My blog this week has been written by a guest. It is not realistic fiction, fiction, or semi-realistic fiction. This is a real story written by a real person that needs to be told. It is someone opening their heart and soul to the rest of the world much like Megan Schmidt (@veganmathbeagle) has done time and time again in her blogs. If you are unfamiliar with Megan read this blog and you will see what true courage looks like.
What would your blog look like if you let your guard down? If you didn’t have to hide behind motivational quotes and start talking about real stuff. About kids that you struggle with, parents who hate you, failures in the classroom or school. Would we learn about the real you? Maybe that is too public for some. Too real. After all, we want to be heroic! We are educators. We will save the world.
What would real friendships look like on social media if we didn’t pretend we were perfect, had the perfect solution to every problem, or knew every time we hurt a co-worker? Would we hear people connecting as people? Learning about each other’s families and mental health status? Where are the real connections being made? Maybe these conversations are happening in private. I hope they are.
Take this journey with the author as they meta-cognate through their troubles.
“You’d be sexy if you lost weight.” Those seven words triggered something in me that literally made me want to puke.
It was June 2005, and I was visiting a relative, who took me to another, distant relative’s, house for dinner. The relative, an older woman, asked me if I had a boyfriend, as most family members do. When I said no, she then said that to me. I remember excusing myself and going in the bathroom to cry. This was normal. What was not normal was that I purged.
It was the second time this had happened. The first time was a few years earlier. I don’t remember what triggered that particular incident.
This behavior was abnormal for me, as my usual M.O. was to just stop eating entirely for a few days or even a week. I’d been doing this since the sixth grade, and wrecked my metabolism pretty badly.
What also didn’t help was that during my teenage years, I ate horribly, as most teenagers do. While most of my friends could get by on a steady diet of pizza, french fries, and soda and not gain a pound, I would look at a cookie and gain five.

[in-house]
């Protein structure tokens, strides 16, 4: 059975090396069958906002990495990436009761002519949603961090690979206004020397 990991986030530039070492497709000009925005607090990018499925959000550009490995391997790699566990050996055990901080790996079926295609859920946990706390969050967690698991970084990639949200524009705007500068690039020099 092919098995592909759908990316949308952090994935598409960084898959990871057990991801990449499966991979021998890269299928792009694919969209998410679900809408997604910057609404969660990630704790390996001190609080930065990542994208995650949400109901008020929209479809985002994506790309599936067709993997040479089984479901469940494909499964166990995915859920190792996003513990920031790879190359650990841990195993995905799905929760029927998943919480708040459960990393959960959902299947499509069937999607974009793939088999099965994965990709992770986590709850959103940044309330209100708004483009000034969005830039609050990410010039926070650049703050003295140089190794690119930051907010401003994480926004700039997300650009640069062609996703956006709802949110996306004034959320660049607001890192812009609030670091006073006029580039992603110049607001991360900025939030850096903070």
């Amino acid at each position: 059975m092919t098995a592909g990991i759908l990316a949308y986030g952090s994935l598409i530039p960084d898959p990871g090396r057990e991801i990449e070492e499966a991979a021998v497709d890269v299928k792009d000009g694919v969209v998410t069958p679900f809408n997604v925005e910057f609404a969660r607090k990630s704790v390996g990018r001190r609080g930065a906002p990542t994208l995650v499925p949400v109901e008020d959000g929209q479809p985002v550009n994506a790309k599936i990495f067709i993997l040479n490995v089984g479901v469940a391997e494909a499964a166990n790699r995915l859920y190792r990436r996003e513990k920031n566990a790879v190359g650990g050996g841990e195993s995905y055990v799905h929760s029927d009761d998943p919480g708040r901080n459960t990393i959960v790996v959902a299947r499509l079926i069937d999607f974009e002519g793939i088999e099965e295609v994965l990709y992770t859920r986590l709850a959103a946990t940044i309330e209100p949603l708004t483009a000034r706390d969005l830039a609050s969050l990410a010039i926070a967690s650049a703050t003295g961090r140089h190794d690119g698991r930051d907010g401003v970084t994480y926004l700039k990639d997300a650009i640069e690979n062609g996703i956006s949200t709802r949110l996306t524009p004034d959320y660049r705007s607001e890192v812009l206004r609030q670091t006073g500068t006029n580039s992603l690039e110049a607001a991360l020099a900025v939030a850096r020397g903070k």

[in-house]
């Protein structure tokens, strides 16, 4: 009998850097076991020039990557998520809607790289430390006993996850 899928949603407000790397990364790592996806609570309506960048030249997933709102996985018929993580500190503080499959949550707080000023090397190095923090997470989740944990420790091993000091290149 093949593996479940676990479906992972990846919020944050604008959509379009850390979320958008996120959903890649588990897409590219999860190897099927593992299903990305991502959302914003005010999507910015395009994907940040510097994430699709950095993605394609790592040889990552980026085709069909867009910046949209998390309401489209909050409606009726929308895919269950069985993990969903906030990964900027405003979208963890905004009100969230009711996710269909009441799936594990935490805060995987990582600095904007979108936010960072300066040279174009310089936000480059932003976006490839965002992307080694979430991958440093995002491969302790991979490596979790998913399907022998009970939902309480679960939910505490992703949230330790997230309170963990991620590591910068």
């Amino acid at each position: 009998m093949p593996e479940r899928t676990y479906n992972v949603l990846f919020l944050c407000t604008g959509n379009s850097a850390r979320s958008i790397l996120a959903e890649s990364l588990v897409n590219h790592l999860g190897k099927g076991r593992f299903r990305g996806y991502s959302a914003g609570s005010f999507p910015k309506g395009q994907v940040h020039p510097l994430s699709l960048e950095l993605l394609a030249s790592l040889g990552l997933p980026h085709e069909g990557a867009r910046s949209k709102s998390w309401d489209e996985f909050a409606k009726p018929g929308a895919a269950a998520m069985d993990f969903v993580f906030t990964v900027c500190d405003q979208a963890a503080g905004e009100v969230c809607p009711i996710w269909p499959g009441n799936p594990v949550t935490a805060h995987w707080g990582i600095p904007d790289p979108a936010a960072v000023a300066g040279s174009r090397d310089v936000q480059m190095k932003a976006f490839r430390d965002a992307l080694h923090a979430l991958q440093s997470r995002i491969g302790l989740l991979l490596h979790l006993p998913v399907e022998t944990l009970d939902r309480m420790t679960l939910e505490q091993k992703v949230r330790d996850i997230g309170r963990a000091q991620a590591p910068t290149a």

I hated my body, and myself. For most of my life, I didn’t want to be here. I have swallowed more pills than a little bit, but somehow I always managed to wake up. Some of my friends have not been as lucky.
That day in my relative’s bathroom, I began a bad habit that would last for the next three years of my life. I remember turning on the water to drown out the noise, but when I came out of the bathroom, I felt all eyes on me. It seemed like everyone knew. But I felt better.
A few days later, I was visiting another relative, but was alone in the house when the urge struck again. The more I did it, the more frequent the need became.
Nobody would have suspected that I was doing this to myself, intentionally. My weight didn’t change much, if at all. As a matter of fact, it probably increased during this time. However, it became a psychological addiction. If I didn’t purge, I became extremely anxious.
When I did get caught, I blamed the flu or nerves. Coworkers would ask me if I was pregnant, which I took as a jab regarding my size. People will be people, and will sometimes make rude comments from left field. The more comments I received about my size, the more I converted them to fuel for self-hatred. I continued to internalize these negative feelings, and my drug of choice to ease the pain was purging.
I don’t know what made me stop. It was probably the guilt I felt, knowing that this was wrong. Perhaps it was the physical nuisances, like the abnormal heartbeats and weakened teeth, both of which continue to leave annoying reminders of this awful time. I decided that I wanted out of this kind of behavior. No more purging, no more starving. I set my next birthday as the end date.
The date came and went, and while I didn’t meet my goal, I was able to decrease the frequency. Eventually, the behavior disappeared until it went away completely. The urge, however, has never left. It has taken other forms, such as excessive exercise, diuretics/laxatives, and “cleanses,” which in many cases still allowed me to starve and feel better about myself but put a nicer, socially-acceptable title on it.
Over a decade later, I’d like to say that I’ve come to peace. The truth is, I have come a long way, but I don’t know if I’ll ever see the world through normal eyes, if there is even a such thing. I have been up and down the scale, and even on the lower end, it wasn’t good enough. Every time I feel physically critiqued, I find myself slipping into the bad place once again. However, now, I have developed the strength to hold onto the ledge before going into total freefall. Hopefully it lasts.
Q1: What is said to you that you internalize that most people don’t realize? #slowchatpe
Q2: What have you said about someone’s looks that you wished you hadn’t? #slowchatpe
Q3: How do your looks affect your confidence? #slowchatpe
Q4: What is the unhealthiest thing you have done to lose weight? #slowchatpe
Q5: What signs should we look for that someone might have an eating disorder? #slowchatpe